Saturday, September 18, 2010

Ilf and Petrov in America

"When we had been in New York for a week and, as it seemed to us, we began to understand America, we were quite unexpectedly told that New York is not at all America. They told us that New York is a bridge between Europe and America, and that we were still situated on the bridge. Then we went to Washington, being steadfastly convinced that the capital of the United States is indisputably America. We spent a day there, and by evening we managed to fall in love with this purely American city. However, on that very same evening we were told that Washington was under no circumstances America. They told us that this was a town of governmental bureaucrats and that America was something quite different. Perplexed, we traveled to Hartford, a city in the state of Connecticut, where the great American writer Mark Twain spent his mature years. Much to our horror, the local residents told us in unison that Hartford was also not genuine America. They said that the genuine America was the southern states, while others affirmed that it was the western ones. Several didn't say anything but vaguely pointed a finger into space. We then decided to work according to a plan: to drive around the entire country in an automobile, to traverse it from the Atlantic Ocean to the Pacific and to return along a different route, along the Gulf of Mexico, calculating that indeed somewhere we would be sure to find America....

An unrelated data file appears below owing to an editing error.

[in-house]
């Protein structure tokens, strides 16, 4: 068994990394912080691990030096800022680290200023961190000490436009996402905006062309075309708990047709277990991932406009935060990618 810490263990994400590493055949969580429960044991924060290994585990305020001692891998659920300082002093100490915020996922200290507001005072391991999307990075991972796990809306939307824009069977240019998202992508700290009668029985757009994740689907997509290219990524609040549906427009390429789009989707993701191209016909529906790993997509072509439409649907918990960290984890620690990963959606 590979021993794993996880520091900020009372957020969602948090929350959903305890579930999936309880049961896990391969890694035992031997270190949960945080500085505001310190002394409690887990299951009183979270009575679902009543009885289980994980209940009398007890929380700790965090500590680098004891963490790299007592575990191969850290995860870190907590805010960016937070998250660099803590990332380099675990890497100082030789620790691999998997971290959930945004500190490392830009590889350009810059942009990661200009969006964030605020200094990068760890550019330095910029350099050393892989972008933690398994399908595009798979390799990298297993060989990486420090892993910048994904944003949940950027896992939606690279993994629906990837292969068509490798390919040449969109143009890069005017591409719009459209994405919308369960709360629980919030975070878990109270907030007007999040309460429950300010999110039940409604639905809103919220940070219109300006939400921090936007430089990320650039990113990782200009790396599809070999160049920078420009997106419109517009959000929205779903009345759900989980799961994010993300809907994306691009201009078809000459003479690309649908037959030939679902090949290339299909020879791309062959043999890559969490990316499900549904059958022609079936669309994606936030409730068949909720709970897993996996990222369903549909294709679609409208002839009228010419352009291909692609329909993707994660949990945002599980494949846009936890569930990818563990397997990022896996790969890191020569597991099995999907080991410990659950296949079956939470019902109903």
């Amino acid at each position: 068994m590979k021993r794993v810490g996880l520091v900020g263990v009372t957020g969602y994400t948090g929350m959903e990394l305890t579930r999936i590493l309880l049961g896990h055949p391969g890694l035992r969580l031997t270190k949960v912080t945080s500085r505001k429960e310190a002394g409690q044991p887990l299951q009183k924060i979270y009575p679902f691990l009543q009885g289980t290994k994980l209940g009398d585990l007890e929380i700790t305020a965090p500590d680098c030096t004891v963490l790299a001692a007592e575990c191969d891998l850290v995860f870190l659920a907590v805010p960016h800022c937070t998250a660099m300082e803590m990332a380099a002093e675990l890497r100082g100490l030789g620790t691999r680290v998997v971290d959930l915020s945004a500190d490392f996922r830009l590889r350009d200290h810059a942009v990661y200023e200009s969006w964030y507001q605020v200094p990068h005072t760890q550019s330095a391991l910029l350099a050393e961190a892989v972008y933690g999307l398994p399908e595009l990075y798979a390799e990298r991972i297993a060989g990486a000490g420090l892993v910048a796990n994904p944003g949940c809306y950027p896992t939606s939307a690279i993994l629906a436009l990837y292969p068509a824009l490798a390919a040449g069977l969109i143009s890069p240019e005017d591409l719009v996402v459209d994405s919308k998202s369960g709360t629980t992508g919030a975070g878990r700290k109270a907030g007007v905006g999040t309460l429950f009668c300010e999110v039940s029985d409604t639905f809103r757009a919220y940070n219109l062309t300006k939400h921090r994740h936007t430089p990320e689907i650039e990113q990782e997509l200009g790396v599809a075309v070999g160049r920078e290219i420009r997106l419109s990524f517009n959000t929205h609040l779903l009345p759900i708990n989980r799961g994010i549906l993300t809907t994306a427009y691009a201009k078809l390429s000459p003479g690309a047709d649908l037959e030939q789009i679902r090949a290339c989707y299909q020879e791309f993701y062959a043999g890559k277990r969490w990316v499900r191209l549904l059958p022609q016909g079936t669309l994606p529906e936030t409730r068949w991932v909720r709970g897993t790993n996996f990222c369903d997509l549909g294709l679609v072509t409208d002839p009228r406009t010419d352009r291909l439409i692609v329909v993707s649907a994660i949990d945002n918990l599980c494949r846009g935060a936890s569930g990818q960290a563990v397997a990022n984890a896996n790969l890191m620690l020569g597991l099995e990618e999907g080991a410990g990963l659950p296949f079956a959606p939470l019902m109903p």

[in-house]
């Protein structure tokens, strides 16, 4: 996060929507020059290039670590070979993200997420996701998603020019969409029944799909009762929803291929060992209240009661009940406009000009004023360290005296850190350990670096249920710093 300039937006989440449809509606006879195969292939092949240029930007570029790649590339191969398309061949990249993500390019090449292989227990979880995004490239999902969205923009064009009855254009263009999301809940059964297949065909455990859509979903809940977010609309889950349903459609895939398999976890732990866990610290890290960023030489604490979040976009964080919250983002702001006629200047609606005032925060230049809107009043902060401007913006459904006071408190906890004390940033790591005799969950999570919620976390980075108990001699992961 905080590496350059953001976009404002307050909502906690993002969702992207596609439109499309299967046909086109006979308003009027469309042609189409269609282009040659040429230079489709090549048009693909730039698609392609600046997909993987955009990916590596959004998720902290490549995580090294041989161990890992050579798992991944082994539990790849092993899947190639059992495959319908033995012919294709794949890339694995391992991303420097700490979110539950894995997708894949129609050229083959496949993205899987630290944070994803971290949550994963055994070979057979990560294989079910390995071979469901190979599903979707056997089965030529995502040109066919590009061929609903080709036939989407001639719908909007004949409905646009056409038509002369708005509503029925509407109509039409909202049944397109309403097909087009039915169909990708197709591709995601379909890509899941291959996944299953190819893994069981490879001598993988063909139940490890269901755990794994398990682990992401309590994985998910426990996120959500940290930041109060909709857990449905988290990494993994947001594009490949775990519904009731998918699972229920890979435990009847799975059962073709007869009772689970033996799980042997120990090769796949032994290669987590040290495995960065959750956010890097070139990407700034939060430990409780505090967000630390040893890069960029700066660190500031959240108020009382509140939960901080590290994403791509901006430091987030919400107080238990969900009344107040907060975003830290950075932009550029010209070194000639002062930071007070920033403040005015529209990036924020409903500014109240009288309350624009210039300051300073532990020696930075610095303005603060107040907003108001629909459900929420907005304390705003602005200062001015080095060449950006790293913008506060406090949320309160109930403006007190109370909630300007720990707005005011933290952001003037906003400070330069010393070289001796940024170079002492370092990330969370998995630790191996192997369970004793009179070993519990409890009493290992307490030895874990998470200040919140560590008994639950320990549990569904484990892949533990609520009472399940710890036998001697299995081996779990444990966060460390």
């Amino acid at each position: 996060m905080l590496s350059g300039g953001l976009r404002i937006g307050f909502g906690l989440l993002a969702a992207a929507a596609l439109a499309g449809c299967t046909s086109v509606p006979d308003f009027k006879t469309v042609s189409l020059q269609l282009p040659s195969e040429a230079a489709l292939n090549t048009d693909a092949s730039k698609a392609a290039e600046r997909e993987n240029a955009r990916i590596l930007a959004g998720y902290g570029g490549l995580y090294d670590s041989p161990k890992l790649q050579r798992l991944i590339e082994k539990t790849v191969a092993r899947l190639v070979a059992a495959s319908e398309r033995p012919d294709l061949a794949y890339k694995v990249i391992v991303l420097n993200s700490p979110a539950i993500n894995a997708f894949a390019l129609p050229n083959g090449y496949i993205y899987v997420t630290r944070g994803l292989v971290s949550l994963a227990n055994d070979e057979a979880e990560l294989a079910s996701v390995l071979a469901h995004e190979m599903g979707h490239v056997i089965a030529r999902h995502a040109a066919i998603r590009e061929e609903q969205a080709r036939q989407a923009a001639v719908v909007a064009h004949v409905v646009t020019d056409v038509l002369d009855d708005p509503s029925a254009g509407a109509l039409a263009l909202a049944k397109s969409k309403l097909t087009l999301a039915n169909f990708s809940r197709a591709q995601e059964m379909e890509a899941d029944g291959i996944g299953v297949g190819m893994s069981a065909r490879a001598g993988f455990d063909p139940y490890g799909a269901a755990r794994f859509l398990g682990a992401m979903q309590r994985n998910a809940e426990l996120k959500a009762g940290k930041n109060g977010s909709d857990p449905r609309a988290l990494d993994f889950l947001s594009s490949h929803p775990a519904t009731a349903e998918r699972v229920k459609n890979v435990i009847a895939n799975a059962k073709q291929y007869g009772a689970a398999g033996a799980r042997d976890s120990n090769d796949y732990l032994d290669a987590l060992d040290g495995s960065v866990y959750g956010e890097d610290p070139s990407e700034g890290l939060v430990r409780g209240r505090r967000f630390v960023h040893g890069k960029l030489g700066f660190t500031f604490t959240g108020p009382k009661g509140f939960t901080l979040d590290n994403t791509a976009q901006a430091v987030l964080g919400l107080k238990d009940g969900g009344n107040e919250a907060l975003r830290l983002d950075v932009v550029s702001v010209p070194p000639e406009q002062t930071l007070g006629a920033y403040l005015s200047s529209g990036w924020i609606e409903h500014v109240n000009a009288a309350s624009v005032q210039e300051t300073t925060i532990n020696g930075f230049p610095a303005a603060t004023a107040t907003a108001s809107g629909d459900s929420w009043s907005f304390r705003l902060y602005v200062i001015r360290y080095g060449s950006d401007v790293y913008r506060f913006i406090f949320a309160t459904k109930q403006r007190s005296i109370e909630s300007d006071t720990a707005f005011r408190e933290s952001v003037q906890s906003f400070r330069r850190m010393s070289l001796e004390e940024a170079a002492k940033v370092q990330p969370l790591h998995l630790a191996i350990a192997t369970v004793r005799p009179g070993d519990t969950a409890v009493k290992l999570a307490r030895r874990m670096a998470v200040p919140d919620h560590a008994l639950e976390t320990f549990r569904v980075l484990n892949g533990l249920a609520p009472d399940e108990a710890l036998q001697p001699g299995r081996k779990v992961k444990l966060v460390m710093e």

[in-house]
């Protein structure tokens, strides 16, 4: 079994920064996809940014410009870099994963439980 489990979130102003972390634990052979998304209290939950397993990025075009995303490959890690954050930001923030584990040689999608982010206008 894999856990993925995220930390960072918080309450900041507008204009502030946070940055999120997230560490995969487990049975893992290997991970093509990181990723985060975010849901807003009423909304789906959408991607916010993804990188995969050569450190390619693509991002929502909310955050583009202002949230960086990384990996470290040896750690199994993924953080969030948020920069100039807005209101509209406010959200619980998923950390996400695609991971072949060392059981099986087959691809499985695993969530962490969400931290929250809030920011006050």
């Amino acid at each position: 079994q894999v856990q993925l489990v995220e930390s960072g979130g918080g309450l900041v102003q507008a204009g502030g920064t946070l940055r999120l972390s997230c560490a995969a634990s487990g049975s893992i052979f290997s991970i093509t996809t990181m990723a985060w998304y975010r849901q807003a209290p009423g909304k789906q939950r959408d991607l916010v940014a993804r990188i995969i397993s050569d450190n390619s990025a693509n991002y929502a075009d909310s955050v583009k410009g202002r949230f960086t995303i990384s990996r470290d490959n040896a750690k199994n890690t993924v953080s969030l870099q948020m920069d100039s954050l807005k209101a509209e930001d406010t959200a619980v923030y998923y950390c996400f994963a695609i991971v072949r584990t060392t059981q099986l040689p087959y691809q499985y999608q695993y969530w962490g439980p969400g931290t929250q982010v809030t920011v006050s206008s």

"This picture should be captioned as follows: 'Here, this is America!'

"And, indeed, when you close your eyes and try to rekindle memories of this country where you spent four months, you don't imagine yourself in Washington with its gardens, columns, and full collection of monuments, nor in New York with its skyscrapers and its poor and rich, nor in San Francisco with its steep streets and suspension bridges, nor in the mountains, factories, or canyons, but at such an intersection of two roads and a gasoline station against a ground of wires and advertising signs."

--Ilya Ilf and Yevgeni Petrov, Odnoetazhnaya Amerika, 1937, translated by Erica Wolf

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